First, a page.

Perceptions of mainstream media
Respondents tend to have a negative view of the news presented by the mainstream media. 33.3% felt it was well-researched, 27.3% felt it was entertaining, 30.3% felt it was insightful, and 9.1% felt it provided alternative views. The strengths of the mainstream media seem to lie in accuracy (39.4% agreement) and being up-to-date (84.8%).
35.5% of respondents felt the mainstream media were credible, saying that most media reports were factual and the mainstream media checks facts before publication. Respondents who said the mainstream media was not credible felt the mainstream media was government-controlled and used as a propaganda machine.
22.6% of the respondents agreed with the mainstream media. Respondents who agreed with the mainstream media said it covers a range of views and subjects, in addition to the facts it reports. Virtually all the respondents who disagreed with the mainstream media also said the mainstream media is used for propaganda and/or is censored.
Comparison to the mainstream media
Most respondents don’t see a reason to compare political blogs and the mainstream media. 72.7% of respondents stated that there is no basis for comparing blogs and the mainstream media, with the rest believing that blogs were superior. Some of the former group of respondents turn to the mainstream media for news reports and the Government’s positions on key issues, and read blogs to read alternative views and analyses of various affairs. The respondents who felt blogs were better stated that blogs provided alternative views. It seems that perceptions of the mainstream media do not influence perceptions of political bloggers.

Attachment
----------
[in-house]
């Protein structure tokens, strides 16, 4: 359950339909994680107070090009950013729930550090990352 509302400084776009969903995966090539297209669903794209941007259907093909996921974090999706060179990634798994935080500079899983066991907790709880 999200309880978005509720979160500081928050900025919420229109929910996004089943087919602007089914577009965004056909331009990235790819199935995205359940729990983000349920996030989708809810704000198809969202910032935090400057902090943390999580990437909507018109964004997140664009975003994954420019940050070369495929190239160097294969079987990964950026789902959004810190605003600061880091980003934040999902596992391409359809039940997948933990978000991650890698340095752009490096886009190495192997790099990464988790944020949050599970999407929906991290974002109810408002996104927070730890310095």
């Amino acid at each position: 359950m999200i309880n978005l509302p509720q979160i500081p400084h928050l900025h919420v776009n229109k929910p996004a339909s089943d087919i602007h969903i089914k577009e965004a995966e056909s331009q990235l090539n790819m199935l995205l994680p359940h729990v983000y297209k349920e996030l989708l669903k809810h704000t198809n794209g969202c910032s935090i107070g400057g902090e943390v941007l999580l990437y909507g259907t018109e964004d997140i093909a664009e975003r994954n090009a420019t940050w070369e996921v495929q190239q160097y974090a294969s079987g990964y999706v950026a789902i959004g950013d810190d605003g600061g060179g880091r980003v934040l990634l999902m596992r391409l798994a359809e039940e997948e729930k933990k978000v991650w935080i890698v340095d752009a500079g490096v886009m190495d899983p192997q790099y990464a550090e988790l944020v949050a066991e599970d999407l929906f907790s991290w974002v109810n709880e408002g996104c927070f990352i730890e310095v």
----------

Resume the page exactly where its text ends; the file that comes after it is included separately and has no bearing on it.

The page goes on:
Suggestions for bloggers
The top four recommendations are: do more research (60.6%), cover current events and express original views more often (54.5% each), and to be more objective (48.5%). Other suggestions raised include: checking facts, being more concise, and improving writing styles.
Some respondents chose ‘express original views’ and ‘be more objective’ at the same time. These options, from a journalistic perspective, seem contradictory. According to the journalistic definition, objectivity means presenting every aspect of a story without inserting the writer’s personal opinions. Some respondents who chose ‘be more objective’ felt that bloggers should stop personal attacks and instead present facts. I think some respondents define ‘objective’ in the way one would describe a good academic argument: an opinion backed by verifiable facts and free of logical fallacies, which explains the apparent contradiction.
While consumers think highly of political bloggers, they also think there is room for improvement. It is striking that the areas the respondents have identified for improvement correspond to sound journalistic practices. Especially sound alternative journalistic practices. This is seen in the desire for research and expression of original views, which are hallmarks of alternative journalism around the world. It seems that the future of Singapore’s political bloggers lie in alternative journalism.
This survey is only representative of what some readers may want from bloggers. The study isn’t what it should have been. In spite of it all, though, what people want is basically better quality writing. I reckon every blogger out there can aspire to that.